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Date for flowering plants on Earth pushed back 100 million years

Oct. 2, 2013 at 5:21 PM   |   Comments

ZURICH, Switzerland, Oct. 2 (UPI) -- Flowering plants evolved 100 million years earlier on Earth than previously thought, say Swiss scientists studying perfectly preserved ancient pollen grains.

The grains recovered from drilling cores are the oldest known fossils of the direct ancestors of flowering plants, the researchers report in the journal Frontiers of Plant Science.

Flowering plants evolved from extinct earlier plants related to conifers, ginkgos, cycads, and seed ferns, and that was thought to have occurred around 140 million years ago during the Cretaceous period, the researchers said.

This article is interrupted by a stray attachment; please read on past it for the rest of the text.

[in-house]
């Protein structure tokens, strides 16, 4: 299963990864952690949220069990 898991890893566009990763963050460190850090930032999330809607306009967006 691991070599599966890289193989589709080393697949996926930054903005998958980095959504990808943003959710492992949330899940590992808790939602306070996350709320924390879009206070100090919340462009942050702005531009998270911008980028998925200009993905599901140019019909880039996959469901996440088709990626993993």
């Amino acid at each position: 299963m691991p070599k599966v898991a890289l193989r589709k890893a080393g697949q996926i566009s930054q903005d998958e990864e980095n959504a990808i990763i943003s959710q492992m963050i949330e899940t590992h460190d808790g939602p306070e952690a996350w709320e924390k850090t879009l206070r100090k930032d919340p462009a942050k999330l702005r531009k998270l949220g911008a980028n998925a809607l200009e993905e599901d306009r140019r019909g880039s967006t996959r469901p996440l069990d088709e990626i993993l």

But the newly discovered fossilized pollen grains from flowering plants have been shown to be around 250 million years old, they said, putting them firmly in the Triassic era.

There were found in drilling cores from northern Switzerland, which in the Triassic period was in the subtropics.

"We believe that even highly cautious scientists will now be convinced that flowering plants evolved long before the Cretaceous," researcher Peter Hochuli of the University of Zurich said.

© 2013 United Press International, Inc. All Rights Reserved. Any reproduction, republication, redistribution and/or modification of any UPI content is expressly prohibited without UPI's prior written consent.
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